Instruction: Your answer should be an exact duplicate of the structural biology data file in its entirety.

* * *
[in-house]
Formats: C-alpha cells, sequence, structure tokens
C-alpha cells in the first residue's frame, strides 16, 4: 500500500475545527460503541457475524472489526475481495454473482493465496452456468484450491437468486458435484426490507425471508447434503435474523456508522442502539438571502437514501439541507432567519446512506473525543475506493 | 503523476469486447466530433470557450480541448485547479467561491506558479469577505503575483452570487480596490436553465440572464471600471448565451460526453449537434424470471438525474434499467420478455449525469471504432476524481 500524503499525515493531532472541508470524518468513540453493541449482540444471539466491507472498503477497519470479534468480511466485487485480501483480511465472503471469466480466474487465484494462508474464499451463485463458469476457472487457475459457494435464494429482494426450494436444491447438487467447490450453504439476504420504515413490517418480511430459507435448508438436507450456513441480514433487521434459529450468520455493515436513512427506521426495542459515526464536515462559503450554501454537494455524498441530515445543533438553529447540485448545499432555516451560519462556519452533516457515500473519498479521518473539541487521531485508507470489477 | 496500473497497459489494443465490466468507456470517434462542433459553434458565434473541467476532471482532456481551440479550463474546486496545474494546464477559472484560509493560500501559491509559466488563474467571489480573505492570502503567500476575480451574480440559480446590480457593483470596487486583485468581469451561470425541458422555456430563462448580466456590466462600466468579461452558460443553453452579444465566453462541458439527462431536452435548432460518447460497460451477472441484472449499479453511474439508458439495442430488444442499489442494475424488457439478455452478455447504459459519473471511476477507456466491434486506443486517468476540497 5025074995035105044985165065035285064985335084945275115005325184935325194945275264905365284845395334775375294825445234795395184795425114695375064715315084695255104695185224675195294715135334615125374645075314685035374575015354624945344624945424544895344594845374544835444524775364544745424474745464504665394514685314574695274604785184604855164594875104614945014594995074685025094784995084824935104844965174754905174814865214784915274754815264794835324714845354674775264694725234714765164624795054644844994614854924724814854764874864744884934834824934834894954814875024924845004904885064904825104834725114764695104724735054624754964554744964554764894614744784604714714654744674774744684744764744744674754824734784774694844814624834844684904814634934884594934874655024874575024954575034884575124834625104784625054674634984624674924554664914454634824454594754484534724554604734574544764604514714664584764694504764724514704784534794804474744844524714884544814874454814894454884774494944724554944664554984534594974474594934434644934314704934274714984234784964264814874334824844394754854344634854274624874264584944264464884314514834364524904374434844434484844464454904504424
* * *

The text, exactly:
[in-house]
Formats: C-alpha cells, sequence, structure tokens
C-alpha cells in the first residue's frame, strides 16, 4: 500500500475545527460503541457475524472489526475481495454473482493465496452456468484450491437468486458435484426490507425471508447434503435474523456508522442502539438571502437514501439541507432567519446512506473525543475506493 | 503523476469486447466530433470557450480541448485547479467561491506558479469577505503575483452570487480596490436553465440572464471600471448565451460526453449537434424470471438525474434499467420478455449525469471504432476524481 500524503499525515493531532472541508470524518468513540453493541449482540444471539466491507472498503477497519470479534468480511466485487485480501483480511465472503471469466480466474487465484494462508474464499451463485463458469476457472487457475459457494435464494429482494426450494436444491447438487467447490450453504439476504420504515413490517418480511430459507435448508438436507450456513441480514433487521434459529450468520455493515436513512427506521426495542459515526464536515462559503450554501454537494455524498441530515445543533438553529447540485448545499432555516451560519462556519452533516457515500473519498479521518473539541487521531485508507470489477 | 496500473497497459489494443465490466468507456470517434462542433459553434458565434473541467476532471482532456481551440479550463474546486496545474494546464477559472484560509493560500501559491509559466488563474467571489480573505492570502503567500476575480451574480440559480446590480457593483470596487486583485468581469451561470425541458422555456430563462448580466456590466462600466468579461452558460443553453452579444465566453462541458439527462431536452435548432460518447460497460451477472441484472449499479453511474439508458439495442430488444442499489442494475424488457439478455452478455447504459459519473471511476477507456466491434486506443486517468476540497 5025074995035105044985165065035285064985335084945275115005325184935325194945275264905365284845395334775375294825445234795395184795425114695375064715315084695255104695185224675195294715135334615125374645075314685035374575015354624945344624945424544895344594845374544835444524775364544745424474745464504665394514685314574695274604785184604855164594875104614945014594995074685025094784995084824935104844965174754905174814865214784915274754815264794835324714845354674775264694725234714765164624795054644844994614854924724814854764874864744884934834824934834894954814875024924845004904885064904825104834725114764695104724735054624754964554744964554764894614744784604714714654744674774744684744764744744674754824734784774694844814624834844684904814634934884594934874655024874575024954575034884575124834625104784625054674634984624674924554664914454634824454594754484534724554604734574544764604514714664584764694504764724514704784534794804474744844524714884544814874454814894454884774494944724554944664554984534594974474594934434644934314704934274714984234784964264814874334824844394754854344634854274624874264584944264464884314514834364524904374434844434484844464454904504424